"Thank God for PBS; they do have live music," she said.
Clark was one of the most successful female pop singers of her era. She placed six songs in the American Top 10 between 1965 and 1968. Those included "I Know A Place," "My Love" and "This Is My Song."
In England, she was also a television star and hosted her own variety show while still in her teens. Through the 1960s and 1970, she fronted programs broadcast on BBC.
For the PBS special, she plans to perform songs spanning her entire career.
"It should be a very interesting mixture," she said. "I'll be doing a lot of the hit songs -- which were recorded with a very big, almost symphonic orchestra essentially sitting on top of a rock 'n' roll band. We should be able to re-create that very well.
"And we'll do a couple of songs from the musicals. I'll also be doing some new songs, things that I've written. And I'll be playing some piano."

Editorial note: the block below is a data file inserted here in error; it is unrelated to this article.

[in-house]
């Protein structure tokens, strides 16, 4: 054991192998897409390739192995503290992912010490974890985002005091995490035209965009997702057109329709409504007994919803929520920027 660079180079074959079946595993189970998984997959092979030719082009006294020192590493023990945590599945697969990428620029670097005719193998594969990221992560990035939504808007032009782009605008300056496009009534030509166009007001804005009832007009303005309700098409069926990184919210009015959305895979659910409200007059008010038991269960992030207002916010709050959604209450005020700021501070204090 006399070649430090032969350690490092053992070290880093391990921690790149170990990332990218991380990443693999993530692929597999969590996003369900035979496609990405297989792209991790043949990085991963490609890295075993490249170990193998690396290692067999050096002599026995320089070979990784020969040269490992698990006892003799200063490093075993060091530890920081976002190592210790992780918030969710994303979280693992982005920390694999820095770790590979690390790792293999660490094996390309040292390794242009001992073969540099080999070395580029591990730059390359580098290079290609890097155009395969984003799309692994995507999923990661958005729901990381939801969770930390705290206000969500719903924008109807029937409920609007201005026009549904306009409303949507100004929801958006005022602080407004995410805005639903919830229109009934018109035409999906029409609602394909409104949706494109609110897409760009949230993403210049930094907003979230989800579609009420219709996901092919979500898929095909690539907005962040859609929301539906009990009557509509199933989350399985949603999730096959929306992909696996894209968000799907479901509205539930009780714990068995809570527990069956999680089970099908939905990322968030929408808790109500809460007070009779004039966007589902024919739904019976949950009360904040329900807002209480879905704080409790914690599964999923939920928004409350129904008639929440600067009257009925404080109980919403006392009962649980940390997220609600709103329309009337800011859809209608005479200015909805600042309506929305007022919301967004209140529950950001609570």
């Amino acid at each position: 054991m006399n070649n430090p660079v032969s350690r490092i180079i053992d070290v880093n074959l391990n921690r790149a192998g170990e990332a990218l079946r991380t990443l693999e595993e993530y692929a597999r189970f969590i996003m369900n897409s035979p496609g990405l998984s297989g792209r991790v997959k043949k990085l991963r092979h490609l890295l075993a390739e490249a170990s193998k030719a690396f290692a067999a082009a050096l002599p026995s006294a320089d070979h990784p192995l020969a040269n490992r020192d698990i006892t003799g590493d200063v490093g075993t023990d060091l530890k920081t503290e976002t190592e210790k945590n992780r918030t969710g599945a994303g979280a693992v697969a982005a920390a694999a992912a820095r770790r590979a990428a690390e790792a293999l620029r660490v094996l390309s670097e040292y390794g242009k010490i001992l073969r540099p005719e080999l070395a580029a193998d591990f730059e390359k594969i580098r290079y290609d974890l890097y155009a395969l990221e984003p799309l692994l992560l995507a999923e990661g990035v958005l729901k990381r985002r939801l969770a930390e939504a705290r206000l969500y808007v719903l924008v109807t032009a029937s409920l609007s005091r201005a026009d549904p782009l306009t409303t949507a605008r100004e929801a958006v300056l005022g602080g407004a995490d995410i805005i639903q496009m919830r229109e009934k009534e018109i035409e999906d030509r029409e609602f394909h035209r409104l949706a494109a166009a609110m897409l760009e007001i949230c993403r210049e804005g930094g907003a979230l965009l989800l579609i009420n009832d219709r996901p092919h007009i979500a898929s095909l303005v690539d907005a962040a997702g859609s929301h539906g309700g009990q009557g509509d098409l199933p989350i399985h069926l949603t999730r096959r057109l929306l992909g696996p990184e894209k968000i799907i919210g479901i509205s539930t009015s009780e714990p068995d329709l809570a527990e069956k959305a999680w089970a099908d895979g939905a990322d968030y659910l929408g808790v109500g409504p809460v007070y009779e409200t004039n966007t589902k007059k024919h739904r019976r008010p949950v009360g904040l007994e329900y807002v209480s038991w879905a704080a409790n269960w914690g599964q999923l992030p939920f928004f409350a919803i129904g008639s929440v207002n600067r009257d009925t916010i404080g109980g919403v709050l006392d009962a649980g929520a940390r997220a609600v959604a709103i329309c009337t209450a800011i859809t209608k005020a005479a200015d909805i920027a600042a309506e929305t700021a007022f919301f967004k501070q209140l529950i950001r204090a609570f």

"I'm looking forward to coming to Norfolk," she said. "It sounds like a wonderful festival."
WANT TO GO
Petula Clark will perform at 7 p.m. May 20 and 7:30 p.m. May 21 at Chrysler Hall in Norfolk as part of the Virginia Arts Festival. Her performances will be taped by WHRO-TV Channel 15, for eventual broadcast over PBS nationwide.
Tickets go on sale to the public at 10 a.m. March 17 at $50, $42 and $35. They will be available at the Virginia Arts Festival box office at MacArthur Center, through www.virginiaartsfest.com, from Ticketmaster outlets or by calling 757-671-8100.
On line at: Hampton Roads Ticket